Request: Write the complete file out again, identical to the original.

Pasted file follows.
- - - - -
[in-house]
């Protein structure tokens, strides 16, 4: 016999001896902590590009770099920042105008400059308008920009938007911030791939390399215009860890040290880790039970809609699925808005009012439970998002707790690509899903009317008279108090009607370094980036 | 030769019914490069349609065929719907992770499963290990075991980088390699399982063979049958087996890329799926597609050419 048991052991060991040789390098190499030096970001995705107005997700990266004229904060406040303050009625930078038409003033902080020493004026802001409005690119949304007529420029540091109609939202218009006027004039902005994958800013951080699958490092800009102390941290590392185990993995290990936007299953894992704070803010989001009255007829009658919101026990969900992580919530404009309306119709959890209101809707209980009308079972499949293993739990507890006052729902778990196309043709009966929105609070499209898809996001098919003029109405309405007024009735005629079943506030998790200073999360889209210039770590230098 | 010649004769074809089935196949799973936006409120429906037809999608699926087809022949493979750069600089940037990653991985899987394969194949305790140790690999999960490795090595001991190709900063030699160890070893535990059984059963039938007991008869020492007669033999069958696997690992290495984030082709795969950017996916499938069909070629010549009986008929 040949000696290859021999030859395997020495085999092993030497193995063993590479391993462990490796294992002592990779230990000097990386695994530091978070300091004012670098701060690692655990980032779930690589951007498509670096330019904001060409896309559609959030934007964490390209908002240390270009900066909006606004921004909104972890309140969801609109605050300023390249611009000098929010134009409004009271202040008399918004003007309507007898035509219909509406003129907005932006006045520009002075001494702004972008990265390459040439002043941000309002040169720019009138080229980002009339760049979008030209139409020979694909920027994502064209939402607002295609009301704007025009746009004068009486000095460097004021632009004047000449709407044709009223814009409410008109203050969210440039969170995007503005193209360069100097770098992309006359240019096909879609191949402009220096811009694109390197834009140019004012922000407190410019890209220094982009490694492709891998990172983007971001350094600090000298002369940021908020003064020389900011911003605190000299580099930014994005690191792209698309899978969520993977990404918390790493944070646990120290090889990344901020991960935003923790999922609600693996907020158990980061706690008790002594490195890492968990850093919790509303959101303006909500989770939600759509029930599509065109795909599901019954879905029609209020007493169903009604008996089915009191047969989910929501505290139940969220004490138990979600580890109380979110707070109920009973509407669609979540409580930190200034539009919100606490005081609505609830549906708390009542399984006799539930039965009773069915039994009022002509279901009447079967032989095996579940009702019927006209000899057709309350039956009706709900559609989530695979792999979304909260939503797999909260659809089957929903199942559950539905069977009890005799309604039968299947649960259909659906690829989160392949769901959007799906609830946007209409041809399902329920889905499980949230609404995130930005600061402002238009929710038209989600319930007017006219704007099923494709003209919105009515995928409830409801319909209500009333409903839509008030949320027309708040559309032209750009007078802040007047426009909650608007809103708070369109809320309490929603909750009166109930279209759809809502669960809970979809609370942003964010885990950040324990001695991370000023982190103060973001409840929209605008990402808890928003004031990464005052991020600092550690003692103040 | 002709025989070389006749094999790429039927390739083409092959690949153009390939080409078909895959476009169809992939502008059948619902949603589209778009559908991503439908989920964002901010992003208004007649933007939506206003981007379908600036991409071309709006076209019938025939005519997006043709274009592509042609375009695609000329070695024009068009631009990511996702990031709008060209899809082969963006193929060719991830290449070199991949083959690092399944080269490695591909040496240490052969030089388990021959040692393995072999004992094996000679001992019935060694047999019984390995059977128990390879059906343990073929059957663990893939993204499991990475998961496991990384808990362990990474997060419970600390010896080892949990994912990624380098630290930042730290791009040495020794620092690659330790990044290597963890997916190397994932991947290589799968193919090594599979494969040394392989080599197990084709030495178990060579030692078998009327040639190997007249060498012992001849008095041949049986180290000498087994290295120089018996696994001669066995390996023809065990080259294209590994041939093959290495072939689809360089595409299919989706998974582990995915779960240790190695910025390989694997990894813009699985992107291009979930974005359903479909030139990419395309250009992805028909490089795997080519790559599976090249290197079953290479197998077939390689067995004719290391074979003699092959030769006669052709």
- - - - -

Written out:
[in-house]
């Protein structure tokens, strides 16, 4: 016999001896902590590009770099920042105008400059308008920009938007911030791939390399215009860890040290880790039970809609699925808005009012439970998002707790690509899903009317008279108090009607370094980036 | 030769019914490069349609065929719907992770499963290990075991980088390699399982063979049958087996890329799926597609050419 048991052991060991040789390098190499030096970001995705107005997700990266004229904060406040303050009625930078038409003033902080020493004026802001409005690119949304007529420029540091109609939202218009006027004039902005994958800013951080699958490092800009102390941290590392185990993995290990936007299953894992704070803010989001009255007829009658919101026990969900992580919530404009309306119709959890209101809707209980009308079972499949293993739990507890006052729902778990196309043709009966929105609070499209898809996001098919003029109405309405007024009735005629079943506030998790200073999360889209210039770590230098 | 010649004769074809089935196949799973936006409120429906037809999608699926087809022949493979750069600089940037990653991985899987394969194949305790140790690999999960490795090595001991190709900063030699160890070893535990059984059963039938007991008869020492007669033999069958696997690992290495984030082709795969950017996916499938069909070629010549009986008929 040949000696290859021999030859395997020495085999092993030497193995063993590479391993462990490796294992002592990779230990000097990386695994530091978070300091004012670098701060690692655990980032779930690589951007498509670096330019904001060409896309559609959030934007964490390209908002240390270009900066909006606004921004909104972890309140969801609109605050300023390249611009000098929010134009409004009271202040008399918004003007309507007898035509219909509406003129907005932006006045520009002075001494702004972008990265390459040439002043941000309002040169720019009138080229980002009339760049979008030209139409020979694909920027994502064209939402607002295609009301704007025009746009004068009486000095460097004021632009004047000449709407044709009223814009409410008109203050969210440039969170995007503005193209360069100097770098992309006359240019096909879609191949402009220096811009694109390197834009140019004012922000407190410019890209220094982009490694492709891998990172983007971001350094600090000298002369940021908020003064020389900011911003605190000299580099930014994005690191792209698309899978969520993977990404918390790493944070646990120290090889990344901020991960935003923790999922609600693996907020158990980061706690008790002594490195890492968990850093919790509303959101303006909500989770939600759509029930599509065109795909599901019954879905029609209020007493169903009604008996089915009191047969989910929501505290139940969220004490138990979600580890109380979110707070109920009973509407669609979540409580930190200034539009919100606490005081609505609830549906708390009542399984006799539930039965009773069915039994009022002509279901009447079967032989095996579940009702019927006209000899057709309350039956009706709900559609989530695979792999979304909260939503797999909260659809089957929903199942559950539905069977009890005799309604039968299947649960259909659906690829989160392949769901959007799906609830946007209409041809399902329920889905499980949230609404995130930005600061402002238009929710038209989600319930007017006219704007099923494709003209919105009515995928409830409801319909209500009333409903839509008030949320027309708040559309032209750009007078802040007047426009909650608007809103708070369109809320309490929603909750009166109930279209759809809502669960809970979809609370942003964010885990950040324990001695991370000023982190103060973001409840929209605008990402808890928003004031990464005052991020600092550690003692103040 | 002709025989070389006749094999790429039927390739083409092959690949153009390939080409078909895959476009169809992939502008059948619902949603589209778009559908991503439908989920964002901010992003208004007649933007939506206003981007379908600036991409071309709006076209019938025939005519997006043709274009592509042609375009695609000329070695024009068009631009990511996702990031709008060209899809082969963006193929060719991830290449070199991949083959690092399944080269490695591909040496240490052969030089388990021959040692393995072999004992094996000679001992019935060694047999019984390995059977128990390879059906343990073929059957663990893939993204499991990475998961496991990384808990362990990474997060419970600390010896080892949990994912990624380098630290930042730290791009040495020794620092690659330790990044290597963890997916190397994932991947290589799968193919090594599979494969040394392989080599197990084709030495178990060579030692078998009327040639190997007249060498012992001849008095041949049986180290000498087994290295120089018996696994001669066995390996023809065990080259294209590994041939093959290495072939689809360089595409299919989706998974582990995915779960240790190695910025390989694997990894813009699985992107291009979930974005359903479909030139990419395309250009992805028909490089795997080519790559599976090249290197079953290479197998077939390689067995004719290391074979003699092959030769006669052709």